The Splatter Club's first anthology is about to drop and being one of the contributing authors, I've got a front row seat to the insanity! Please join my exclusive, splattery interviews with the cast and crew of Welcome to the Club #1!
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Today we chat with Chandler Morrison
Nikki: What’s your most extreme or most bizarro fantasy? Feel free to follow up on why you never will never act it out in real life?
Morrison: I don’t really have weird fantasies. The crazy stuff that happens in my books is pretty much the beginning and end of it, I suppose. In real life I’m rather reserved and docile, and I think that’s sometimes a disappointment to people. The extreme acts I describe in my work are always symbolic and allegorical of something deeper and more profound than just violence for the sake of violence. I’m in no way titillated by the depravity often depicted in my pages. I just want to be true to the characters and the plot, and stay in line with the themes I’m exploring.
Nikki: What real-world environment is most terrifying to you? Why?
Morrison: The human body. It’s a wasteland of disgusting biological processes, a host for innumerable diseases and parasites. What’s more, it’s always decaying. From the moment we’re born, it’s breaking down. Our consciousness is an eternal prisoner to a fragile, deteriorating husk. We’re slaves to biology. Mortality haunts us at every turn.
Nikki: Tell us about your story in Welcome to the Club? What inspired it?
Morrison: My story is called “Neutered,” and it’s about a drug-addicted woman with a traumatic past who is abducted by aliens for the purpose of being made into a house pet. The idea stemmed from these somewhat barbaric procedures we as humans force our own pets to endure, but on a deeper level, it’s also an indictment of society’s long-held tradition of essentially declawing women and attempting to force them into domestic compliance.
Nikki: What does Splatterpunk or bizarro fiction mean to you? And is it a big part of you as an author?
Morrison: I don’t actually consider myself to be a Splatterpunk or bizarro author. While my work certainly has elements of both, I’ve always described myself as a satirist. I write about some pretty horrific and bizarre things, but life is pretty horrific and bizarre. The world is a dark, strange place, full of violence, fear, and despair. On the other side of that same token, though, there’s a lot of beauty and comedy to be found in the world, oftentimes not very far from the people, places, and things that make it so ugly. Sometimes, you can even find it in those people, places, and things. That’s what I want my work to reflect, and I don’t know that there’s really a genre that encapsulates that with any kind of definitive totality.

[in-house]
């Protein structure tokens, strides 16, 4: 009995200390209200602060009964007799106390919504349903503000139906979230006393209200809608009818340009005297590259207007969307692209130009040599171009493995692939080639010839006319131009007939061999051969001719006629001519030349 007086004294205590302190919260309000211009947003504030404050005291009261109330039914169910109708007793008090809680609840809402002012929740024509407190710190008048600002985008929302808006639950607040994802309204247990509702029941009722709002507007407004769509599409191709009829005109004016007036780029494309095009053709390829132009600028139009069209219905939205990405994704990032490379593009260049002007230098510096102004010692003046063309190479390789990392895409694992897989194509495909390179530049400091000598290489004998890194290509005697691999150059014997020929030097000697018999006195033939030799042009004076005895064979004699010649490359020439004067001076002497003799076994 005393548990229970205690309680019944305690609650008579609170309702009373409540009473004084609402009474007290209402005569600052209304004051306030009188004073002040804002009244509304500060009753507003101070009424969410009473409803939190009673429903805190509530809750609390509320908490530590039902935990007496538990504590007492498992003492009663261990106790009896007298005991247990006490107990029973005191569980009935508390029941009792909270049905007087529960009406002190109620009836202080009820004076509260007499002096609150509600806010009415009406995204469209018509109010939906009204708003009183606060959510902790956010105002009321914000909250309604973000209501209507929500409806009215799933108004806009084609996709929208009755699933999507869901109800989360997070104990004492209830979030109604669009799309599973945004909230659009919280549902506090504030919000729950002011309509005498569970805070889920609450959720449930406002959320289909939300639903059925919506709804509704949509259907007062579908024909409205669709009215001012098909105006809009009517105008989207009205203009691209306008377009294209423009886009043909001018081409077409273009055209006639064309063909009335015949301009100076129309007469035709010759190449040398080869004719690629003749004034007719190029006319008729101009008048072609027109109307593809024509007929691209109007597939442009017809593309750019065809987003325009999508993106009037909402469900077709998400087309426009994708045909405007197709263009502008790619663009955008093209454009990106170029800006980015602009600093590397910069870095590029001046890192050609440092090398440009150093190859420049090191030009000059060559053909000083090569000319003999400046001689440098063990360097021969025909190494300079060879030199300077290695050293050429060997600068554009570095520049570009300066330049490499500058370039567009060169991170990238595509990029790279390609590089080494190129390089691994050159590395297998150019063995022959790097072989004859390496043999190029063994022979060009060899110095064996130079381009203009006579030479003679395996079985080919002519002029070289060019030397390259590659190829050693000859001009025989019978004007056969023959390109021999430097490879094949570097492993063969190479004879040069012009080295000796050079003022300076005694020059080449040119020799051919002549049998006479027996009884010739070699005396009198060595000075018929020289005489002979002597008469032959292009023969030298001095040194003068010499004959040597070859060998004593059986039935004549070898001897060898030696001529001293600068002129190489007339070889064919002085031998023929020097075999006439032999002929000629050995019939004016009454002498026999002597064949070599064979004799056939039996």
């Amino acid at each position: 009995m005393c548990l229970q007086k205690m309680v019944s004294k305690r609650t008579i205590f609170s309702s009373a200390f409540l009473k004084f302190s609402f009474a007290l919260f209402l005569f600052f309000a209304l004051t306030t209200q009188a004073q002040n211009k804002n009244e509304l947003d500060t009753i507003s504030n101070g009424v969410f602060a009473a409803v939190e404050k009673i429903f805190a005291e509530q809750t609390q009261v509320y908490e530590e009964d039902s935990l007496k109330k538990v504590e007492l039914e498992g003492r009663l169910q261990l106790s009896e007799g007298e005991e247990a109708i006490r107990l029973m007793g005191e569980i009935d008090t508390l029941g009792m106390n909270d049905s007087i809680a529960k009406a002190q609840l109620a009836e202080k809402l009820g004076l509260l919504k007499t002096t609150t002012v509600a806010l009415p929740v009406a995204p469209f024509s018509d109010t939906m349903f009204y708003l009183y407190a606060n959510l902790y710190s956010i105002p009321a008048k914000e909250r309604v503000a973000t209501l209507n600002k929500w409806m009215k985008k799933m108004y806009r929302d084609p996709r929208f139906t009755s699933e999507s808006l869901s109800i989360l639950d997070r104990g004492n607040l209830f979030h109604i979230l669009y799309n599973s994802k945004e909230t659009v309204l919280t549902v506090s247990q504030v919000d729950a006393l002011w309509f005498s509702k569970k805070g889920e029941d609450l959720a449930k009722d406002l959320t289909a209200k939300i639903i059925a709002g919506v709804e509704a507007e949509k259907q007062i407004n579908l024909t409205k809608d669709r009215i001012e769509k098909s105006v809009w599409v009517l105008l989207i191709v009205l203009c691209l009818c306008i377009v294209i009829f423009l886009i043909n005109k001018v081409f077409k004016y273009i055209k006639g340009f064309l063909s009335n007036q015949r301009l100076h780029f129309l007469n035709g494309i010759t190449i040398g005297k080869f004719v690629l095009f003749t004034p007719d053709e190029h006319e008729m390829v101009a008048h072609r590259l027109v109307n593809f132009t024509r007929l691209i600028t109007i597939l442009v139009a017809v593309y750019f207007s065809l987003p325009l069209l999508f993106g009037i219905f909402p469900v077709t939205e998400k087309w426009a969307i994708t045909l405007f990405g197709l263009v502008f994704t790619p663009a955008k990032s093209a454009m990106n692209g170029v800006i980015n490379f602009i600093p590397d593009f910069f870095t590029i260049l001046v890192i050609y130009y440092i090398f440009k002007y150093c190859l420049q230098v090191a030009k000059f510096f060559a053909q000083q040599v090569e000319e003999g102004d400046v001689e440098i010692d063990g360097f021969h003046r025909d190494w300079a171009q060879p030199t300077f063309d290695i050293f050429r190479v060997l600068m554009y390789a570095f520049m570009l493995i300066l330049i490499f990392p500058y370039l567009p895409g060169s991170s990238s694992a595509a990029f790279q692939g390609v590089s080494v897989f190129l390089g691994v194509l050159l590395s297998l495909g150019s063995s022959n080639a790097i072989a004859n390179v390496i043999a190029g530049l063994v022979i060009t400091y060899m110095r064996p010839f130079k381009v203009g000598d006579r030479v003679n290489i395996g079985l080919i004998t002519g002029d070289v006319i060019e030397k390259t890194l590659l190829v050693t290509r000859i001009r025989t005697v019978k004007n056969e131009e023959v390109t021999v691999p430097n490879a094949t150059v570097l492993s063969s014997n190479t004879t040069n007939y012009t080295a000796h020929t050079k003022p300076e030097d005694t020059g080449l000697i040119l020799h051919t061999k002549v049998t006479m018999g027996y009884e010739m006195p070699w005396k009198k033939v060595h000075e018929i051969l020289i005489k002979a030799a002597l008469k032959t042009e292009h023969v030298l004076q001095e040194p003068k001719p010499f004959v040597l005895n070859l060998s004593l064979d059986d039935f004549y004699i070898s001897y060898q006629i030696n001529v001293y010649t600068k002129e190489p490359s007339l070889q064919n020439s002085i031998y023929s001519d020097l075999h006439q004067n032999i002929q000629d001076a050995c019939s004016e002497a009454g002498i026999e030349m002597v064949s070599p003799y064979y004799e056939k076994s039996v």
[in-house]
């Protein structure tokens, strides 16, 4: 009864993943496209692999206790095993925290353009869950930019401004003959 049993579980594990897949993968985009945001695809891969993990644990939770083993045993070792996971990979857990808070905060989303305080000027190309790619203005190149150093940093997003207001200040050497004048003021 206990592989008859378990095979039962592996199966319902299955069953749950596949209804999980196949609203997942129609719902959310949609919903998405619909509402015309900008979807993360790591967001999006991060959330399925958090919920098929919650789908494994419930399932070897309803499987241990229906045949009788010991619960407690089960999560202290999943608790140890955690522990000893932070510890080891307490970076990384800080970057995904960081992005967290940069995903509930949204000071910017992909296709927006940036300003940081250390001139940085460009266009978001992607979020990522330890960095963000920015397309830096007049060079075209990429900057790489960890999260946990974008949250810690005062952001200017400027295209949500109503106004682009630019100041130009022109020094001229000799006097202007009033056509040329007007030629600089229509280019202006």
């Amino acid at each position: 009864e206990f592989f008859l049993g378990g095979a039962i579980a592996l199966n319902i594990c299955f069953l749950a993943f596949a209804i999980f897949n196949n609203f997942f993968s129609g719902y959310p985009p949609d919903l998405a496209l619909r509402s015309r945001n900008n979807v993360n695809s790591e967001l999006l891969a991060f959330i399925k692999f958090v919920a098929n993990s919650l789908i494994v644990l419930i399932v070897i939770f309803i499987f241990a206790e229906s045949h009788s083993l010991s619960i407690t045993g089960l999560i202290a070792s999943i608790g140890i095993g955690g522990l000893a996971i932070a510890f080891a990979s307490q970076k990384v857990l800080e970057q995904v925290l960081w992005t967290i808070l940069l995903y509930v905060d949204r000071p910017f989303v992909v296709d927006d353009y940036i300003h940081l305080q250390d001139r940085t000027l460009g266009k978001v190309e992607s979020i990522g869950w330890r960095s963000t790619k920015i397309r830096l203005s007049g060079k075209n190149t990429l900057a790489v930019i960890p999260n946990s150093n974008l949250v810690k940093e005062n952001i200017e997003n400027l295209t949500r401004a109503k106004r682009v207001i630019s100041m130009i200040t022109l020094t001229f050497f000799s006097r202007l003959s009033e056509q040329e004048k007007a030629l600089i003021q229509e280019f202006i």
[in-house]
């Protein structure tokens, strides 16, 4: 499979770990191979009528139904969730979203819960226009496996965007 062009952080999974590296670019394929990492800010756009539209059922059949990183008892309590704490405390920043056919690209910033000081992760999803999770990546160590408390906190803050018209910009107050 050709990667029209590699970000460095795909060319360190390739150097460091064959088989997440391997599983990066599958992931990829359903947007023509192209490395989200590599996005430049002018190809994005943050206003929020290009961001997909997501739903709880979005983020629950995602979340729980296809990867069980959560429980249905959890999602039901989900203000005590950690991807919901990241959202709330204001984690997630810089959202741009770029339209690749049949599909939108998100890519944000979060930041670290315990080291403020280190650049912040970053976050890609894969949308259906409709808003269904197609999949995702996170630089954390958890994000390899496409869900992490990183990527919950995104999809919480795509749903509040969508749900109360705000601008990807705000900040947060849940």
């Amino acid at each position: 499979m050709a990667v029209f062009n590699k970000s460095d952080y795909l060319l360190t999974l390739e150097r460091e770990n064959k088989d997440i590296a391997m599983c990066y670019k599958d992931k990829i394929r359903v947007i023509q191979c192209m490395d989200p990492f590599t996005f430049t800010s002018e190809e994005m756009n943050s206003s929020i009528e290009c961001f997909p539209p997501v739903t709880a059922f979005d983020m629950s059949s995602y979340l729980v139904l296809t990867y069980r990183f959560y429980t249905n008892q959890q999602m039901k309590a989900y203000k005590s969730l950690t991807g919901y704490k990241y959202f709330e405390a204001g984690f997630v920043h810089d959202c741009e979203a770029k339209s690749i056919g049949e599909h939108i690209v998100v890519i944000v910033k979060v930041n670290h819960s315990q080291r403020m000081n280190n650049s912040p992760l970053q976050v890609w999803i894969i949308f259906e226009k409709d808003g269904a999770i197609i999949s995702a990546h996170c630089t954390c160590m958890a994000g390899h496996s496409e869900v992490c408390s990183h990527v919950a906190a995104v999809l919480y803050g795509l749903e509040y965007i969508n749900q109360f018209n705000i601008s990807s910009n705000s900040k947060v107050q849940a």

Nikki: If there’s one thing you’d want readers to know about you or the mission of your work, what would it be?
Morrison: I’m primarily concerned with the human experience. I like to explore the unsightly trappings of what it means to be a person living in a society that is all too often cold and unfriendly. I’m always looking for the places where the façade is chipped and peeling away, and then I get out my hammer and chisel and start excavating. I want to uncover the darkest, most unexplored recesses of existence and shine a light on them.
Nikki: What’s your next project and where can we stalk you?
Morrison: I’m currently working on a transgressive Western novel set in Los Angeles in the mid-1800s, and that’ll be out from Death’s Head Press sometime next year. I’m pretty active on Twitter, where you can find me talking about any number of complex topics, ranging from my tan to the reasons why Dexter has the most perfect series finale of any show in TV history.